CORTLAND -- I never much cared for Andre Agassi.
For those who don’t know, Agassi was among the world’s best tennis players throughout the 1990s and into the 2000s. He earned even more fame early in his career with an ad campaign for a camera company. The theme: “Image is everything.”
Now, anyone who’s seen my wardrobe (it’s not impressive), my car (even less impressive) or my desk (Sports Editor Dean Russin says Jimmy Hoffa’s body might be at the bottom of it) understands that image is not at all important to me.
But sometimes you can learn things from people with whom you disagree.
I can’t remember if I read it or saw it during a TV interview, but years ago Agassi said, good things happen in life when you allow yourself to become tired. My opinion of Agassi didn’t change, but I recall thinking that’s one of the truest statements I’ve ever heard.
My children hear me say that a lot.
During the drive back from Cortland State on Sunday night, I thought about Agassi’s quote when trying to find a singular theme that would put a bow around the state soccer championship Oneonta High’s girls had won minutes earlier.
As a reporter, I don’t get to see the preparation. I see the finished the product.
But when I see the finished product, it makes me wonder about the preparation.
How many times has Taryn More taken corner kicks when no one was watching? How many times have Mariah Ruff or Madison Miller rehearsed cuts into the penalty box to get into position to finish a corner kick by More? How many times did Oneonta defenders work on pushing players to the sideline, or steering them toward their weak foot? How many times did they practice staying between their mark and the goal?
I wondered about those things because when the lights were the brightest, the Yellowjackets executed all of the above at a state championship-caliber level.
Three of the four goals Oneonta scored over the past weekend came on crosses from the right side by More. Two were corner kicks and third may as well have been a corner kick.
As one who never played soccer and still struggles to understand the sport despite covering it for decades, I’m amazed when I see someone score on header off a corner kick. To convert three times in two days against two of the best teams in the state is incredible.
“If every third kick, Taryn air-mailed one or dribbled one, then maybe they wouldn’t be as committed to making the run, but they’ve seen it work,” OHS coach Jerry Mackey said after Oneonta’s 2-1 win over Marcellus in Sunday’s Class B state final. “They know throw-ins are a weapon and they know corners are a weapon. We’re trying to play to our strength.”
Ruff scored the tying goals early in the second half in Saturday’s 2-1 semifinal win over Hornell and against Marcellus. She didn’t score on a header against Marcellus, but she did score on a rebound after Miller headed More’s corner off the cross bar. Against Hornell, Ruff hit a hard header inside the right post.
Miller had the header that set up Ruff’s goal against Marcellus and scored the winner against Hornell on a header.
I had excellent vantage points on all of them and the margin for error on all three was razor thin. If More’s services were inches higher or lower, the goals never happen. If Ruff’s runs aren’t timed perfectly, the goals don’t happen. If Miller’s jumps aren’t just the right height, celebrations are replaced by frustration.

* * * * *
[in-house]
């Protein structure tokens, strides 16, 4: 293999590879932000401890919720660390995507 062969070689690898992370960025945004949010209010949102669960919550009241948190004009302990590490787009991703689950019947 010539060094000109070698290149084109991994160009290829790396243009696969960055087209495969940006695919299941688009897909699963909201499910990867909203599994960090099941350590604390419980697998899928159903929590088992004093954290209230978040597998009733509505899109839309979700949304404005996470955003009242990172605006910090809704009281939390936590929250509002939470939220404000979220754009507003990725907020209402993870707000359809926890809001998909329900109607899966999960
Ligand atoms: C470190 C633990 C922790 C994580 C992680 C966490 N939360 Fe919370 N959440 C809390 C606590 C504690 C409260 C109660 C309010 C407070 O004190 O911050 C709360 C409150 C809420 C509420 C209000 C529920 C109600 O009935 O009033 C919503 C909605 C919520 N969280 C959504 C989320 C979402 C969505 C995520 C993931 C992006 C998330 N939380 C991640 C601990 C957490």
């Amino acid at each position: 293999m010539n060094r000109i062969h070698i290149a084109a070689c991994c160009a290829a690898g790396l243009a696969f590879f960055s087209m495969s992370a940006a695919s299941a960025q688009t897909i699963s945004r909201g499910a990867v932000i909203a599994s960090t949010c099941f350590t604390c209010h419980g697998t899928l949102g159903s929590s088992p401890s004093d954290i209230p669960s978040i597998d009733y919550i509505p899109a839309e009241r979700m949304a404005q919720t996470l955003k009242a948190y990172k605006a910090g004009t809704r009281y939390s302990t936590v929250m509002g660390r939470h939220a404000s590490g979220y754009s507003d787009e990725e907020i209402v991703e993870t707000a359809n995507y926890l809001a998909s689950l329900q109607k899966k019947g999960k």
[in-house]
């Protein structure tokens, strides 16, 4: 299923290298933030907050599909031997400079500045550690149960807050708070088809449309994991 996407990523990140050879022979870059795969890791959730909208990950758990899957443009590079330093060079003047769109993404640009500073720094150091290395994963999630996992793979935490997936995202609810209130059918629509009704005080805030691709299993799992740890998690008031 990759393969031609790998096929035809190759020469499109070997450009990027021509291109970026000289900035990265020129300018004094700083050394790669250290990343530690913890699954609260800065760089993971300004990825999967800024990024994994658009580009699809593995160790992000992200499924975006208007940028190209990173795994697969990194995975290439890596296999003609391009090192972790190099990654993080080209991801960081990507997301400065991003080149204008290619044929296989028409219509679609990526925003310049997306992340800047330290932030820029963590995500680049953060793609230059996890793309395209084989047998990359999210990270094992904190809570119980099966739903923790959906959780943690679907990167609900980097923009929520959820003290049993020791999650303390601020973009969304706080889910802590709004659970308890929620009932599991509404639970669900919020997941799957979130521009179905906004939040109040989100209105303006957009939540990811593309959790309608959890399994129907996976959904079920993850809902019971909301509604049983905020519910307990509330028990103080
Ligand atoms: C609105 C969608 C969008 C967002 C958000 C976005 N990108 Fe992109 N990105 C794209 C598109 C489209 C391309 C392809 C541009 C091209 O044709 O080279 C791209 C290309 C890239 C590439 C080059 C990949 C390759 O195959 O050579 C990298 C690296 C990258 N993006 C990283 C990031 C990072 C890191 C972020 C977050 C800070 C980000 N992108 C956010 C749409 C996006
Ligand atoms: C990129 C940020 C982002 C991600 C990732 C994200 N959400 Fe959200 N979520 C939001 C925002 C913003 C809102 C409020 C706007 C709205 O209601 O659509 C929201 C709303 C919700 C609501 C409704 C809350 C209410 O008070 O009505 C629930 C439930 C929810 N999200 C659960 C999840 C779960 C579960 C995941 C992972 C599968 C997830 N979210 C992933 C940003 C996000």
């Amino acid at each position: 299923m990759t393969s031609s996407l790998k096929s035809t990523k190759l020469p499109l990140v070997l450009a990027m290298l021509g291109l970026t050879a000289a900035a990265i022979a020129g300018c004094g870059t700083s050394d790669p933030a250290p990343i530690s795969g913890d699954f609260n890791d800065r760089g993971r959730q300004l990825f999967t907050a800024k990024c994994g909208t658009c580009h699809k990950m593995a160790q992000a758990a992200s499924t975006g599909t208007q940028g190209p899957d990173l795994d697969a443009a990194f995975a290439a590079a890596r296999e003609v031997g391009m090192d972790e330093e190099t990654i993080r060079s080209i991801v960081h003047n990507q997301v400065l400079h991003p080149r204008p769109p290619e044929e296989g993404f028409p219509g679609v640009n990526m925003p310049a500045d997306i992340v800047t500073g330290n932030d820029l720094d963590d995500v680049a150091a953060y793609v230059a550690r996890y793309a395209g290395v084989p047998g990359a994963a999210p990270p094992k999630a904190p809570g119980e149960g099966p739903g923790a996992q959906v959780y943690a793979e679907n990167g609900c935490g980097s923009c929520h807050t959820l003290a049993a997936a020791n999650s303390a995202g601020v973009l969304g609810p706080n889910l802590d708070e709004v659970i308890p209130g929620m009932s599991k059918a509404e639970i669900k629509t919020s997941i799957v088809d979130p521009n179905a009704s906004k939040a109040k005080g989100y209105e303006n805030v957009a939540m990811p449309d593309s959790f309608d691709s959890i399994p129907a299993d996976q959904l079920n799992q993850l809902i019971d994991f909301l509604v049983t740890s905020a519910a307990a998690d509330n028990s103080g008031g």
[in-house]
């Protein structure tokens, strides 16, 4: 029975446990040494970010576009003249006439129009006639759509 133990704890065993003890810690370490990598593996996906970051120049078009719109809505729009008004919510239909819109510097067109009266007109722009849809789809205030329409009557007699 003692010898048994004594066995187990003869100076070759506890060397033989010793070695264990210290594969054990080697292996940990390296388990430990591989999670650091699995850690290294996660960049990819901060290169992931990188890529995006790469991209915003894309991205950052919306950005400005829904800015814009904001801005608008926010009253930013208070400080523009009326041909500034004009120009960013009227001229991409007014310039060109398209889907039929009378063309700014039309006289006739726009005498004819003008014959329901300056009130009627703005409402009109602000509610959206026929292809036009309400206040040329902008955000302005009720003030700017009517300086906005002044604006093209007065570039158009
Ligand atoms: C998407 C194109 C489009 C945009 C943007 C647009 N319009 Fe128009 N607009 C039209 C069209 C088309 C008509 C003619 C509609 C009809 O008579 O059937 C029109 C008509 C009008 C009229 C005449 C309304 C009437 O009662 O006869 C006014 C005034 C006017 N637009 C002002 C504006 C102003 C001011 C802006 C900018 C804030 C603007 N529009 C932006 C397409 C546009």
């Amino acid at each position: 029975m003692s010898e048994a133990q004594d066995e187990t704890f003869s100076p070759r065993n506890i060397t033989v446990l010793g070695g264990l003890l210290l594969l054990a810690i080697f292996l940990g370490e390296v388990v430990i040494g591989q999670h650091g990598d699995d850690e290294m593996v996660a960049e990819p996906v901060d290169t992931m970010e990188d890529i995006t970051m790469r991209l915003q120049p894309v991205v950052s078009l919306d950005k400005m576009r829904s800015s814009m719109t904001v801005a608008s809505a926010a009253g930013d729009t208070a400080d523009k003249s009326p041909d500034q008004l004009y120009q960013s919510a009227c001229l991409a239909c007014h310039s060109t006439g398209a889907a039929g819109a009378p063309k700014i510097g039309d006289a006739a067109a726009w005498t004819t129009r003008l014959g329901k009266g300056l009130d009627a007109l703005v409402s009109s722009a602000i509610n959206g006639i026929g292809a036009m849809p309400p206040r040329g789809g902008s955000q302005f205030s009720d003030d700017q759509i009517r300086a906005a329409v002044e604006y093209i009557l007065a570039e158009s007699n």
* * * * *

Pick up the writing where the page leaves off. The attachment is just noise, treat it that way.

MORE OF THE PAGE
But they all happened.
It speaks to what wasn’t seen, the work only the players know about that came on muggy days in August, or after driving an hour to attend a travel league practice in Binghamton or Albany, or pummeling balls at a makeshift goal in the backyard.
As for the defense, the 25 minutes the Yellowjackets played following Ruff’s goal against Marcellus is the reason they won the state title. Nothing was more important than those minutes Sunday.
Marcellus threw everything it had against OHS and came away with zilch. The Mustangs used their short-passing game, stringing together three- four- and five-pass combinations as they worked the ball near the Yellowjackets’ goal. They moved the ball to within 25 yards of the goal, but that’s where OHS’ defense stiffened. That’s where passing lanes shut down, that’s where penetration stopped and that’s why OHS won the state championship.
“They were fast with the ball, but we had to be aware of where they were,” Miller said.
While I’ve never played soccer, I have played defense. The defensive concepts in soccer translate into other sports.
Defense is hard. It’s much more difficult to react than it is to act. It takes a toll on legs. Oneonta played defense for basically 25 straight minutes Sunday. It’s not like basketball where a whistle can give you a 15-second blow. It’s constant.
The late Vince Lombardi once said, “Fatigue makes cowards of us all.”
OHS stood up to it. That gave Miller the chance to score the winner in the final minute or so.
One has to wonder of if all those line sprints Mackey makes his team run after playing an 80-minute game made a difference. I remember talking to Ruff over the summer and she said there are days in the preseason when all the Yellowjackets do is run. No soccer, just running.
It makes me wonder if all that conditioning played a role this past weekend. Was it merely a coincidence that OHS was outscored, 2-0, in the first half against Hornell and Marcellus, before outscoring those opponents, 4-0, in the second half?
Was it the deciding factor? Probably not. Was it a factor? Probably.
Agassi’s right. Good things do happen when you allow yourself to become tired.
I’m guessing Oneonta High’s girls would agree.
Rob Centorani covers high school soccer for The Daily Star. Email him at firstname.lastname@example.org.